OSU Center for Health Sciences, state Medical Examiner’s Office dedicate new shared facility | Education

OSU Center for Health Sciences, state Medical Examiner's Office dedicate new shared facility |  Education

A new building at the OSU Center for Health Sciences that will house both new school facilities and the eastern office of the state’s chief medical examiner got its official introduction to the community Thursday.

A ribbon-cutting and open house were held for the recently completed North Hall on the campus at 1111 W. 17th St.

The four-story, 120,000-square-foot building — a collaboration between Oklahoma State University and the Oklahoma Office of the Chief Medical Examiner — is home to the latter’s Tulsa-based office, along with the school’s new anatomy and neuroanatomy labs, classrooms, and administrative and department offices.

“It’s fabulous,” said Dr. Dennis Blankenship, interim dean of the school. “As we’ve grown over the years, that growth has been awesome, but it’s caused us to be kind of cramped, with a lot of our facilities also becoming a little bit dated. This solves a lot of that, and it’s just a gorgeous, gorgeous building.”

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Officials said the final project cost is not known yet but is expected to come in significantly under the budgeted $62 million.

The Medical Examiner’s Office contributed $22 million toward the total.

The office, which relocated from its previous site on the campus, occupies parts of the first and second floors.

It has almost three times the space it did before, officials said.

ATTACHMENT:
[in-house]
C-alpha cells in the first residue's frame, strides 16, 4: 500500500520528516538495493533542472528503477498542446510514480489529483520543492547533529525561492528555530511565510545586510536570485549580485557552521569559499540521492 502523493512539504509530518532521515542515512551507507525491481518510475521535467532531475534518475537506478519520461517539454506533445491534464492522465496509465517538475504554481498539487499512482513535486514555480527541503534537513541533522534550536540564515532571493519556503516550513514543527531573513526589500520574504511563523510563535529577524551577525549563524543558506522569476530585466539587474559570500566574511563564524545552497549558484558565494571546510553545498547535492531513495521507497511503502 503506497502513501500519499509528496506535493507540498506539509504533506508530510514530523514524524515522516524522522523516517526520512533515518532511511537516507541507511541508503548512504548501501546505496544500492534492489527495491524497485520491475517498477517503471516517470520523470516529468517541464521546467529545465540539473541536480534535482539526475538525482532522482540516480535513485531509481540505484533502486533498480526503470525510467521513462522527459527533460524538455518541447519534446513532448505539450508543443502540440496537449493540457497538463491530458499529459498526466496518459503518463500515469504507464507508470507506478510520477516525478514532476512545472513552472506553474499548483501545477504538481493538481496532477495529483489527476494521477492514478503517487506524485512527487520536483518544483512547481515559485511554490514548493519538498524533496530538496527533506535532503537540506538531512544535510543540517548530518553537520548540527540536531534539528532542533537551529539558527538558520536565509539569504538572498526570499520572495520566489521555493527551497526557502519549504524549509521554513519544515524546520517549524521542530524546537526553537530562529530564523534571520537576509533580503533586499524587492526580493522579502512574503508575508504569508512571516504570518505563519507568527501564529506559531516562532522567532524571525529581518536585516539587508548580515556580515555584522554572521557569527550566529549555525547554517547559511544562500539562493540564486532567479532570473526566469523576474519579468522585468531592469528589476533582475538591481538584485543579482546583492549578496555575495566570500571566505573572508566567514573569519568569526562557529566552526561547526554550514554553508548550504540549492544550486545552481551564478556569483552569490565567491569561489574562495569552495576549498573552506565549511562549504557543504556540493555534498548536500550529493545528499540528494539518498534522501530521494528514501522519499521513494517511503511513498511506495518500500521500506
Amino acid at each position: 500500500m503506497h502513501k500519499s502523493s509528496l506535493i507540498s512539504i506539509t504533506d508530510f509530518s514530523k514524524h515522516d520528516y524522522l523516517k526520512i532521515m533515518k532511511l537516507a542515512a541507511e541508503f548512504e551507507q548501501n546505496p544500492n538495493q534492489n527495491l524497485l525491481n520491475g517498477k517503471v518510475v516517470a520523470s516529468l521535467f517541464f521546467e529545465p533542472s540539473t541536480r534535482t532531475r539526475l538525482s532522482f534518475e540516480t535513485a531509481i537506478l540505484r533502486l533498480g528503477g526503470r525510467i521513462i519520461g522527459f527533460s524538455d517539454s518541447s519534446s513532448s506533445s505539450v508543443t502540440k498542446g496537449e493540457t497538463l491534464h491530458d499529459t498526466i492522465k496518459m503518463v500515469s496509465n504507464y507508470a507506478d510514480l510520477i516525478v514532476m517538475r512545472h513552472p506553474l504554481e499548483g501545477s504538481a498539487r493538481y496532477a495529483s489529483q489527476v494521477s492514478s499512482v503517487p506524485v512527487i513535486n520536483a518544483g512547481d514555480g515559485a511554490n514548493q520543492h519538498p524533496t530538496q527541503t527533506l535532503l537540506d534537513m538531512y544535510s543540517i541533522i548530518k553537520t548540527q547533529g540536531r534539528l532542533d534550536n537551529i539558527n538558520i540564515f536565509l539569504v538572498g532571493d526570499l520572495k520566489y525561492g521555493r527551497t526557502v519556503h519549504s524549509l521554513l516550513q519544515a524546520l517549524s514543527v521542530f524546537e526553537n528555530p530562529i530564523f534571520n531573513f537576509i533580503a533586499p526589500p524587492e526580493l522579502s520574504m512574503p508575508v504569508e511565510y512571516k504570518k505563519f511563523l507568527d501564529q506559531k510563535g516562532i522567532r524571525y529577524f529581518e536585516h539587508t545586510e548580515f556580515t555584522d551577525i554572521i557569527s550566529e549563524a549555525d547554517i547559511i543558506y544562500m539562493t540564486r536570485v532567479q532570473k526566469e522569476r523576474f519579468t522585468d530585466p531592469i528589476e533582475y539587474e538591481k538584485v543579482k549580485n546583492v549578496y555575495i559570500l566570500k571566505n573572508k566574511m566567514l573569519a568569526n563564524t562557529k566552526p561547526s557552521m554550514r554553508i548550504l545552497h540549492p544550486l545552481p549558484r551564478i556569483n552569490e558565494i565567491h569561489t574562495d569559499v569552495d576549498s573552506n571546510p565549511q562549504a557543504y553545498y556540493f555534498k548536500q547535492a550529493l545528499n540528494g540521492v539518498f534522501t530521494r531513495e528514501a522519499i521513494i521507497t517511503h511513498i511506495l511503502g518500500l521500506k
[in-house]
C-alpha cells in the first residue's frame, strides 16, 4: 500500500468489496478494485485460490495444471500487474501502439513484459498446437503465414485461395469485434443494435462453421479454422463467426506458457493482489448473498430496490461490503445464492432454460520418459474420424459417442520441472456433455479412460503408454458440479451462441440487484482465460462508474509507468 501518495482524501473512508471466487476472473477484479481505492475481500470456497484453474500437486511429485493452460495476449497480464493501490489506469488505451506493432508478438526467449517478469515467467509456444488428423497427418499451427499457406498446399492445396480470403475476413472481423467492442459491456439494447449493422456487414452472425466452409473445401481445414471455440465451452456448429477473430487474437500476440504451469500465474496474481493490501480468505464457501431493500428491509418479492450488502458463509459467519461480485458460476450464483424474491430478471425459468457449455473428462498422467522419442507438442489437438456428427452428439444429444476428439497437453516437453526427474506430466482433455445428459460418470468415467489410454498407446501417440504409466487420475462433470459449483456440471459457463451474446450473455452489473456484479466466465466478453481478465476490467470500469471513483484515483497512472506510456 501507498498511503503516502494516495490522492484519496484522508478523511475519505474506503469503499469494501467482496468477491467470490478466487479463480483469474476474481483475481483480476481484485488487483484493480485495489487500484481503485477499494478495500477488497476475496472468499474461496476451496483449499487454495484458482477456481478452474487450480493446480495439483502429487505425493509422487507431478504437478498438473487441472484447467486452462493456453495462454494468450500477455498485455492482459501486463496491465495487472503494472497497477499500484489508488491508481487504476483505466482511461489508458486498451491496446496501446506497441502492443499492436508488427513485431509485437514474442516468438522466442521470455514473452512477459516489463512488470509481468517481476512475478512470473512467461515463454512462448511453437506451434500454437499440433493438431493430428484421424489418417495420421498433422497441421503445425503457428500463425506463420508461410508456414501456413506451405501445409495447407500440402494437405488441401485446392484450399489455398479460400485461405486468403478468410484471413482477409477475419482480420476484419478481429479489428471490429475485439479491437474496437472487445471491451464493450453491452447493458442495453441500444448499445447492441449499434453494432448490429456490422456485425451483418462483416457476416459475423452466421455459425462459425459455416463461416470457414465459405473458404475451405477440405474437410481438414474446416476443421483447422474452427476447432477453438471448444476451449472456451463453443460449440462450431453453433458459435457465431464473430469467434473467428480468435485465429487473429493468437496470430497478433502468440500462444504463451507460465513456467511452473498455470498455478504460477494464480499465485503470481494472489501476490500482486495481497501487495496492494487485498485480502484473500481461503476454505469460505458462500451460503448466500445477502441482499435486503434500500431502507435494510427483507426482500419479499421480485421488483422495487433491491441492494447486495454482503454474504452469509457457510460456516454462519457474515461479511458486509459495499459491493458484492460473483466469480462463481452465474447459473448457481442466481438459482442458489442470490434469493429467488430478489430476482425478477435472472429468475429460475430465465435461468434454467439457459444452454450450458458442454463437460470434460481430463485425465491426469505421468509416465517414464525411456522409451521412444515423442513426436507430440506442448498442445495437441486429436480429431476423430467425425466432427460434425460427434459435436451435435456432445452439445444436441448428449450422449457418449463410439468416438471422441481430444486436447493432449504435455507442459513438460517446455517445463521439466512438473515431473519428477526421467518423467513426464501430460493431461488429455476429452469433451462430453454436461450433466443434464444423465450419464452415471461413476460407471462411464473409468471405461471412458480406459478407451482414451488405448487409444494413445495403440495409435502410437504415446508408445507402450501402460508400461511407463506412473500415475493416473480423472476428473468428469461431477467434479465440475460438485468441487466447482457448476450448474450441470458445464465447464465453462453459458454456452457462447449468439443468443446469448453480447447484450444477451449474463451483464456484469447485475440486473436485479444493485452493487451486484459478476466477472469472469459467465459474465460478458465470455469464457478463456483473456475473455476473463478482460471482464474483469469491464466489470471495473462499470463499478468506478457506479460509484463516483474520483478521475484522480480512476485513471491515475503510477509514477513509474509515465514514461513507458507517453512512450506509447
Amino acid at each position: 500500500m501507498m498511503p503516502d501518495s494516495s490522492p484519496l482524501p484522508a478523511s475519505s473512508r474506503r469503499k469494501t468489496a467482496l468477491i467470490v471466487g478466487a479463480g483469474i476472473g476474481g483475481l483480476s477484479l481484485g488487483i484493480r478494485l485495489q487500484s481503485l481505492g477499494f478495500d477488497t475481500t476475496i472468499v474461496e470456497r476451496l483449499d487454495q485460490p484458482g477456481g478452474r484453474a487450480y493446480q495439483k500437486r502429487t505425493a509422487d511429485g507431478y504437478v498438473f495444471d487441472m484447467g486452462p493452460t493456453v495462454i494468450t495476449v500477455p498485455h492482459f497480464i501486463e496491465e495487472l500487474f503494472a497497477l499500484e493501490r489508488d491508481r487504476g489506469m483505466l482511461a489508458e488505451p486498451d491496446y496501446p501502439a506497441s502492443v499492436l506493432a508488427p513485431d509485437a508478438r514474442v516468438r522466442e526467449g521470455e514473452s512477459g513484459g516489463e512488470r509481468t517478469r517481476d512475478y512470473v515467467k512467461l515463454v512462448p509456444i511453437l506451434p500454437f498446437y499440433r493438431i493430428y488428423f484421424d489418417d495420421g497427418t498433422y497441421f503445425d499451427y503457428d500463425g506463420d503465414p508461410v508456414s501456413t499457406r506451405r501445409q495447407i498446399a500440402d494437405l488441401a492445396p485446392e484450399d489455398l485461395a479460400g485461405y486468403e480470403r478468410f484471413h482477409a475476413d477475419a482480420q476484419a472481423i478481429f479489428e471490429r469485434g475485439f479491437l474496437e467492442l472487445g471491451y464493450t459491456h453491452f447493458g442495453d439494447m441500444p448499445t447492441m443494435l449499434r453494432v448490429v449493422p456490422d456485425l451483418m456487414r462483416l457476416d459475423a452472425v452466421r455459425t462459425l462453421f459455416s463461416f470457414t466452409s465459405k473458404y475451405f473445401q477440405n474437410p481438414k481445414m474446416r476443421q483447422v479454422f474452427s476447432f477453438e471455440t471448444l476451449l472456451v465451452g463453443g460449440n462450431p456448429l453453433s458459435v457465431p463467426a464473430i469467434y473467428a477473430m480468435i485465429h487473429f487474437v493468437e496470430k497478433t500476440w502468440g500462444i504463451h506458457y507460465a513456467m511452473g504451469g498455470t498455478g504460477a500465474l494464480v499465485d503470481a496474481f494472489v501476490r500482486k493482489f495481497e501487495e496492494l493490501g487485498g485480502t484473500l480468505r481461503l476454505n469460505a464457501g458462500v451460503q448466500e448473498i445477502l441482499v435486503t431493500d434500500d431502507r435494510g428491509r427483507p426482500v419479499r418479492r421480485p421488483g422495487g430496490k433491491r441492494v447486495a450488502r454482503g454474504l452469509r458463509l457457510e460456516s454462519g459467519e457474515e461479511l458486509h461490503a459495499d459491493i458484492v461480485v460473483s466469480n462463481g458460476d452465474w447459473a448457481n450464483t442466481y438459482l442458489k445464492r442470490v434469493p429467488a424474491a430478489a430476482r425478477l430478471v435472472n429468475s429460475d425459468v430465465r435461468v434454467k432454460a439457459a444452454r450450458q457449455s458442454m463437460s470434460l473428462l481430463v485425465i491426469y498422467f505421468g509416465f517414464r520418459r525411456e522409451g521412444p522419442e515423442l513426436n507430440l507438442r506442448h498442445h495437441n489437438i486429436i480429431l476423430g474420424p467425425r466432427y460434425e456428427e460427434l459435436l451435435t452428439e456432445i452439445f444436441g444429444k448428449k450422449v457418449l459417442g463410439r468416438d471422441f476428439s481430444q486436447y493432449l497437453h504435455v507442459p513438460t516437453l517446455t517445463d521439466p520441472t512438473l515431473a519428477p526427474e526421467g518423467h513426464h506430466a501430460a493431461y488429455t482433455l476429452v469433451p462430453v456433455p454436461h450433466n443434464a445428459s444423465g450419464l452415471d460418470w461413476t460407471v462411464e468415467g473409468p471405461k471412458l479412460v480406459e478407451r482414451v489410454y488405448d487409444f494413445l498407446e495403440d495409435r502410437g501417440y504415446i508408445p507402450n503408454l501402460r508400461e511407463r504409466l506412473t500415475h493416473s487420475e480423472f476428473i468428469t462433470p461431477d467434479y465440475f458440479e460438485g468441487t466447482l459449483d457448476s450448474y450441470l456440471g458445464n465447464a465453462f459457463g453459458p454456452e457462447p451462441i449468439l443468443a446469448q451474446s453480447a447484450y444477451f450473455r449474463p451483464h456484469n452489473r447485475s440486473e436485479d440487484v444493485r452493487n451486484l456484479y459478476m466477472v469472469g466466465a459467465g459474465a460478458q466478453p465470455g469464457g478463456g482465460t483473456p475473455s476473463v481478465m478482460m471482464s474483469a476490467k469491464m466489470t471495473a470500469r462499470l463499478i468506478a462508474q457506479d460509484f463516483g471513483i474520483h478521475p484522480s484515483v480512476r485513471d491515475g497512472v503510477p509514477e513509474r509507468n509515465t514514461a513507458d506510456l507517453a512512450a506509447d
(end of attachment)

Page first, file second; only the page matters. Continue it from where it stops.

“We’ve been talking about this for years,” said Dr. Josh Lanter, deputy chief medical examiner. “It’s one of those moments we’ve always hoped for, but it’s turned out even better than we ever anticipated.”

He said the office, which serves 25 counties, has seen its caseload rise substantially the last few years.

“This is going to help us out a lot with turnaround time,” Lanter said. “We now can hire new people for staff and we’re already in the process of doing that — more doctors, more administrative staff, more path techs.”

The new facility expands the number of autopsy tables from two to eight.

“We have six doctors currently, and now we can all work at the same time,” Lanter said.

“This building is built for 20 to 30 years down the road, so it allows us to continue to grow,” he added.

Blankenship said one of the highlights for OSU officials is the new anatomy lab.

“It’s a whole other level than what we had before,” he said.

The lab, which is used by OSU medical, physician assistant and athletic training students, can accommodate many more students than the old lab and has dedicated space for review and study.

The storage cooler is twice the size of the previous one, and neuroanatomy has its own lab in the new facility.

The top floor of the building is devoted mainly to administration. It includes the offices of the president, provost, administrative offices, the Office of Research and executive board room.

“New facilities like this help us attract and educate the state’s best and brightest students,” said Dr. Johnny Stephens, OSU Center for Health Sciences president. “As we celebrate 50 years of our College of Osteopathic Medicine on our campus, we look forward to continuing our mission to educate primary care physicians for rural and underserved Oklahoma.”



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